How I Fixed My Own Diastasis Recti

by Sarah Cottrell
Originally Published: 
postpartum diastasis Recti
thepoo| iStockphoto

For the last seven years, I have been trying to lose the baby fat from my first pregnancy. I have gone up and down in weight hitting desirable scale numbers but then bouncing right back up to those less than flattering numbers and all the while — no matter what I did — my belly still looked pregnant. There were days when it felt like I was dressing a beach ball because my shirts would ride up and my pants would ride down. This was annoying AF.

Turns out I had something called diastasis recti, which is a condition in which the abdominal wall separates leaving a gap. Not only does diastasis recti cause that awkward questions (“Are you expecting?”) but it also contributes, or sometimes even causes, that other awkward thing: peeing when you sneeze. This condition can be fixed with gentle exercises, physical therapy, and in some cases corrective surgery.

To figure out if I had such a gap, I simply laid flat with my knees up and my feet on the floor. With one arm behind my head, and lifting my head just enough to cause my abs to flex, I took my other hand and starting with one finger, gently pressed at the middle line slightly above my navel. That is when I felt the gap and was able to know exactly how bad it was. My gap was two fingers wide when I first tested myself. After 12 weeks of gentle movements, my gap is down to one finger wide.

Healing is slow.

Here is a video that I watched to help me figure out how to test for diastasis recti:

Once I realized that I had a problem with my abdominal wall and what it was, I was able to do a little bit of research to learn about how to heal it. Immediately I gave up lifting weights above my head, doing crunches, planks, and any workout move that required me to lift both feet off the floor or tense my abs.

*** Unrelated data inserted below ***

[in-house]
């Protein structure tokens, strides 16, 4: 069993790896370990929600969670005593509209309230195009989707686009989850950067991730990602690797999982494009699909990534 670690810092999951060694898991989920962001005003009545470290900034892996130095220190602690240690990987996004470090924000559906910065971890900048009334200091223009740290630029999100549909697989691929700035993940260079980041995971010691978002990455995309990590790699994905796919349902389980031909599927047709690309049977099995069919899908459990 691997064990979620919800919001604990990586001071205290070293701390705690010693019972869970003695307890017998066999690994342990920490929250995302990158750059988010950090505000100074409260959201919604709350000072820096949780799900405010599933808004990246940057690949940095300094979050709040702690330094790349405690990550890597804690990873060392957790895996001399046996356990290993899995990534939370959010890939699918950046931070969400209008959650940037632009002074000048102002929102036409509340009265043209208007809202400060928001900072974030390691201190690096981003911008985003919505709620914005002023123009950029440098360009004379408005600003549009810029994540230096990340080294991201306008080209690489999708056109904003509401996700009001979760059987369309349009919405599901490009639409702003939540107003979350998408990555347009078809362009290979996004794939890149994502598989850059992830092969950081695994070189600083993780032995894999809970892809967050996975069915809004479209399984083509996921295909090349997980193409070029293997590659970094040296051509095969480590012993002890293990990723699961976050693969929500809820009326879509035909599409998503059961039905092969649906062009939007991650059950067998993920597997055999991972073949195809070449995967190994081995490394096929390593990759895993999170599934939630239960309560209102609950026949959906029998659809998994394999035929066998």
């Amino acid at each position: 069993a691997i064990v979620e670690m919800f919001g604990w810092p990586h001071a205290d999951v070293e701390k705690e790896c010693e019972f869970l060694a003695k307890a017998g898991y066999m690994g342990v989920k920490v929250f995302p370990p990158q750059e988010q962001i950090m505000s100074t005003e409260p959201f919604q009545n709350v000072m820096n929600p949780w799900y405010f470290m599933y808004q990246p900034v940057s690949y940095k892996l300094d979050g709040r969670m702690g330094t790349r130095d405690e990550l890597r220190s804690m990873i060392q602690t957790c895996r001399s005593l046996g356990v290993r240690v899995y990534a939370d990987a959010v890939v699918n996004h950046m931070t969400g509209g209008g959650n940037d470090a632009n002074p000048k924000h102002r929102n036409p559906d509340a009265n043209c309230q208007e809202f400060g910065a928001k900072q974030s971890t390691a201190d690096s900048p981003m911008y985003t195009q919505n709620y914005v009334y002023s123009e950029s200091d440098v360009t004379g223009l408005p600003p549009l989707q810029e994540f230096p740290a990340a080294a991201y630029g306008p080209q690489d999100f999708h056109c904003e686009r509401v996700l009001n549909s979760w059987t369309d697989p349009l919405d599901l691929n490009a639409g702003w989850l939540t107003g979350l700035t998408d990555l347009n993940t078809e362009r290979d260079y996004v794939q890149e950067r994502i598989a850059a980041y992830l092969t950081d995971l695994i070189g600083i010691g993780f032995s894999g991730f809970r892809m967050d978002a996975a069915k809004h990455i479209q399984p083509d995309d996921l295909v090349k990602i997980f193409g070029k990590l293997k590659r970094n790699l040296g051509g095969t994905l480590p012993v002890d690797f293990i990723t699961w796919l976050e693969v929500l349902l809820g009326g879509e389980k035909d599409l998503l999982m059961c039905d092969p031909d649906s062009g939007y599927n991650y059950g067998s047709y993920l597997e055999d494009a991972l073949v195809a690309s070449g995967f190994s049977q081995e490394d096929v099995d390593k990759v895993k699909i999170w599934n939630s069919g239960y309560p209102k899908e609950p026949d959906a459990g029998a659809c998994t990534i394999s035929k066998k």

When I got out of bed in the morning I learned how to make it habit to roll onto my side and get up sideways instead of straight up, this way I gave my abs a bit of a break while still engaging them.

I started to pay close attention to my posture, making sure that at all times I sat up or stood straight and pulled in my navel toward my spine to help re-engage my abdominal muscles in a gentle but effective way.

At night I did wall presses by standing in front of a wall with my hands out and feet hip-width apart, and I did what looked like push-ups against the wall. They certainly didn’t feel like I was doing much, but in fact, this was helping my gap shrink. Add to this gentle regimen walking — 10,000 steps a day was the goal — and squats, pelvic lifts, and gentle stretching and I was on my way to healing my midsection.

My gap is noticeably smaller, and as a result, my belly has begun to flatten out (finally) but I still have more work to do and need more time to heal. While it may be empowering to accept our postpartum bodies as beautiful instead of flawed, it is still important to know when something is potentially wrong. It’s also empowering to learn how to change them. I feel stronger, more confident in my skin, and that is damn near priceless.

(Ask your doctor what is right for you before embarking on any exercise program. Obviously.)

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